Life is about finding a balance between selfishness and compassion, between doing what’s best for you and yours, while ensuring you don’t inflict too much collateral damage/annoyance in the process.
Celtic, for the most part, do a decent job of straddling this line, yet the continued decision to release three kits every season is a step too far. On the superstore website an adult’s top costs £56, £64 if you are a fan of the long-sleeved version. For a young, single, working man this isn’t too much of an expenditure, even if you were to buy the home, away and alternate tops. But what about families? The children’s top costs an absurd £43. Again, a manageable fee you would like to think, yet what Celtic-loving child stops with just one top? They want every single top, every pair shorts and every bundle of socks, putting a huge amount of stress on financially-frail parents. This wouldn’t be an issue if we were living in some advanced utopia, a state where the gap between the uber-rich and the dishevelled poor was tiny, yet we are living in a nation where more and more people are succumbing to poverty. A land where the cost of living increases steadily but the average wage is going down. In the last two years alone, we have seen a 16.97% increase in food bank usage. 20% of the adult population do not have savings and are not in a position to build a pension. A nation where, according to Child Poverty Action Group, as many as 230,000 kids can be classified as impoverished.
This is the bazaar that Celtic as a club are hawking their wares. For a club founded on the principles of decency and charity it is more than a little bit unsightly.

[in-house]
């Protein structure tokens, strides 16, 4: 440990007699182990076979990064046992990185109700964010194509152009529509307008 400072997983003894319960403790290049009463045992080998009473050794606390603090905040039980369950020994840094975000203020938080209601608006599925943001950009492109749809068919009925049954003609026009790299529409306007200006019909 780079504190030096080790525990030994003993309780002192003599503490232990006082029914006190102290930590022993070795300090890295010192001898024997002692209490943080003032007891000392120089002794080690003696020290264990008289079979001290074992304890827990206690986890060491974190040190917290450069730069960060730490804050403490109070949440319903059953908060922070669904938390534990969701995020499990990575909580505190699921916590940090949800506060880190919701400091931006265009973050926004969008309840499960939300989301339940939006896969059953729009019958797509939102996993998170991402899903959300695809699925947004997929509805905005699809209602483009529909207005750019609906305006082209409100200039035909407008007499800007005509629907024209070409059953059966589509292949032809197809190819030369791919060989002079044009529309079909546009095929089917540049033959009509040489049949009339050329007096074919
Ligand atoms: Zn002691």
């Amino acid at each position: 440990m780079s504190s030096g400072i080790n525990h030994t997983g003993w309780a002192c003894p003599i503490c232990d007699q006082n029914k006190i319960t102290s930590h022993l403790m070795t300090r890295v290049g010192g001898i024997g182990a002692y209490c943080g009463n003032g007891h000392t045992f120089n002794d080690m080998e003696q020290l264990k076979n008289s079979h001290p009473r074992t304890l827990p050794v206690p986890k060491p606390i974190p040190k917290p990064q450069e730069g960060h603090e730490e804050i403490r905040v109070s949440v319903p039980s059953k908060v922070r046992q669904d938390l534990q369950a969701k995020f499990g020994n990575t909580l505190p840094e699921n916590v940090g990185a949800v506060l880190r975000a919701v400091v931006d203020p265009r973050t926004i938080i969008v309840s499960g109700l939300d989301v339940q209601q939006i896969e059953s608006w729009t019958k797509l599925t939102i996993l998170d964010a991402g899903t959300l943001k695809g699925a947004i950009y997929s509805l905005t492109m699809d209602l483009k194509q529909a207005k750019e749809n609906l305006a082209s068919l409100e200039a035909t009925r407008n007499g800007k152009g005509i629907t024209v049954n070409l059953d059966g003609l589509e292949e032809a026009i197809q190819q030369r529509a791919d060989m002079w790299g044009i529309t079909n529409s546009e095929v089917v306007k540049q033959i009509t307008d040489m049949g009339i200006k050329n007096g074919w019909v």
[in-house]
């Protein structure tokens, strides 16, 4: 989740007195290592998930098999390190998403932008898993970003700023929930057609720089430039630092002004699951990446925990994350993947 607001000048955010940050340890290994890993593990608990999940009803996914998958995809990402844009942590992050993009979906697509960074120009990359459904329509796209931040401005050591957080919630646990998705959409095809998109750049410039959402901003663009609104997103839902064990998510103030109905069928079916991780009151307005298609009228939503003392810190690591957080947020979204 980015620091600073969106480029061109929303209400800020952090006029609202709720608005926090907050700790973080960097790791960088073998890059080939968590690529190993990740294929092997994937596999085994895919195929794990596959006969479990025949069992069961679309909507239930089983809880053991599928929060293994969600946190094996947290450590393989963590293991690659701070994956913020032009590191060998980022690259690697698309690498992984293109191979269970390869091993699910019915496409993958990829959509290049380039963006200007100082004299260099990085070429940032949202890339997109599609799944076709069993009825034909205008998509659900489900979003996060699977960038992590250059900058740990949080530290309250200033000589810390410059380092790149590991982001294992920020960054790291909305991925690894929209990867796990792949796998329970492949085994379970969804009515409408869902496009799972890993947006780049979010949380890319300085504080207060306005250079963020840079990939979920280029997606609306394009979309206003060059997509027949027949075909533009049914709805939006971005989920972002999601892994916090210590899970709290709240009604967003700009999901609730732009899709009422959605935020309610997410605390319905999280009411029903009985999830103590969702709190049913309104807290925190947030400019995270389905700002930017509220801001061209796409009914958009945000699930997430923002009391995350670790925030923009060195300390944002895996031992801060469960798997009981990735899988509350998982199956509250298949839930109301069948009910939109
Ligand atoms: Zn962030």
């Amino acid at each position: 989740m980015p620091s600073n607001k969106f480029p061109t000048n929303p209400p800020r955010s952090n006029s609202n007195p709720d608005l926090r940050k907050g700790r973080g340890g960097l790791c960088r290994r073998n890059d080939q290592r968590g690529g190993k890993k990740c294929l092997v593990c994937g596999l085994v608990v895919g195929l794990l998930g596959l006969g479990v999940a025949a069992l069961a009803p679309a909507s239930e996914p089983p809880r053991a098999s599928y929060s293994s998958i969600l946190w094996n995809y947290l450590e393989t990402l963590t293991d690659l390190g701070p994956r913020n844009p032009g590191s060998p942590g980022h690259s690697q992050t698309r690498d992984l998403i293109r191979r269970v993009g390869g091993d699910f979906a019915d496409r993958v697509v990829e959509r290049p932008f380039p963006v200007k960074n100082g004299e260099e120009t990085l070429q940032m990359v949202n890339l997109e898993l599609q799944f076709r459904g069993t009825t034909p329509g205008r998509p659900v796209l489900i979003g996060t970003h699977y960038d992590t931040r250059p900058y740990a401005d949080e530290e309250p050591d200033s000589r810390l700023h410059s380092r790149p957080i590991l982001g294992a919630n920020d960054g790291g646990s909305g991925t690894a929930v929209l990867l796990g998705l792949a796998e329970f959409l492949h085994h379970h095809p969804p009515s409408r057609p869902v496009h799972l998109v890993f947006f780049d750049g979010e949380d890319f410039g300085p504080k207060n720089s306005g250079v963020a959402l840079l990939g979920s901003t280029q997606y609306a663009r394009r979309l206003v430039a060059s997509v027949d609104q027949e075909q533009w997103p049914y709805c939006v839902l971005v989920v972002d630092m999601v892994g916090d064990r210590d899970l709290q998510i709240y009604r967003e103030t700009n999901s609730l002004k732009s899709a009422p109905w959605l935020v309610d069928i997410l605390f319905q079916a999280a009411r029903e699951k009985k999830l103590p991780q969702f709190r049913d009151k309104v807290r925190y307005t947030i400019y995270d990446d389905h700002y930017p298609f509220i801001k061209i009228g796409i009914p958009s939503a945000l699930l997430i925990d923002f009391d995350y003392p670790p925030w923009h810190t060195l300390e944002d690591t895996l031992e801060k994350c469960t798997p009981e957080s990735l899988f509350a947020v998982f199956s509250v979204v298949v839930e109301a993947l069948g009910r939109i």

There will be people out there who see nothing wrong with the club’s decision. Will feel as though the club are operating well within their rights, that any perceived gun loitering menacingly at the fan’s temple, is merely a figment of their imagination. No one is being forced to buy anything outwith their means. This mode of thinking, while no doubt abundant, ignores both the reality of family life and the societal pressures that accompany it.
However, it is difficult to chastise Celtic too much, they are a club trying to navigate some pretty turbulent waters. It is no secret that the explosion in finances south of the border has left Celtic in a precarious position. As a club, measured by the traditional aspects of what makes an entity big, Celtic remain enormous, yet this counts for little when Championship clubs regularly pay over £10million for a single player. Of course, it is illogical to compare our game with that found south of the border yet, the close proximity to the English game makes such comparisons inevitable.
What is more worrying is the fact that Scottish football struggles against nations of comparative size. Last season for instance, Scottish football as a collective was capable of generating £149million, less than the likes of Austria, Sweden and Denmark. What truly highlights Scotland’s plight, is the fact that the Netherland’s were able to amass just shy of £500million.
Celtic’s intake last season was somewhere in the region of £52million, £36million less than Premier League minnows Bournemouth. Such disparity in earnings allied with sky-high aspirations forces the club to think outside of the box, where not every idea is going to be a winner.
With Brendan Rodgers at the helm of the club, the finances appear rosier. This season the revenue increased to £71.5million. With a reported £30.9million in the bank acting as a buffer against disaster, the club is in as healthy position as possible.
It is a good thing that the Celtic hierarchy are looking for new ways to boost the club and ensure they remain as competitive as possible, sadly the issue of three separate kits a season is a step too far. The mining of people’s, some of whom are already depleted, is an act of unfiltered avarice.